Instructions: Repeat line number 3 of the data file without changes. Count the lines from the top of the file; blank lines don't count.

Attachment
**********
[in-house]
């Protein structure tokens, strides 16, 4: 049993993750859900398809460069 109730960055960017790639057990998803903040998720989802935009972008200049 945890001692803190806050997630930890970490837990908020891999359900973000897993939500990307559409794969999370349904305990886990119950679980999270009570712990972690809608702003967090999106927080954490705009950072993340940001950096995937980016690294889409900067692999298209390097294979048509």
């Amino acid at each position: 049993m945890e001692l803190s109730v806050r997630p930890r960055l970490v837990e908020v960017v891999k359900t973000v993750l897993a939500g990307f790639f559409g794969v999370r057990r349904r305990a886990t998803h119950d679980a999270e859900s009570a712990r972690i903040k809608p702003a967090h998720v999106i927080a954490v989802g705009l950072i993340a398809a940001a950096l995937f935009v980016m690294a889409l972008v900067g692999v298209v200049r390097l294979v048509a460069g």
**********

């Amino acid at each position: 049993m945890e001692l803190s109730v806050r997630p930890r960055l970490v837990e908020v960017v891999k359900t973000v993750l897993a939500g990307f790639f559409g794969v999370r057990r349904r305990a886990t998803h119950d679980a999270e859900s009570a712990r972690i903040k809608p702003a967090h998720v999106i927080a954490v989802g705009l950072i993340a398809a940001a950096l995937f935009v980016m690294a889409l972008v900067g692999v298209v200049r390097l294979v048509a460069g």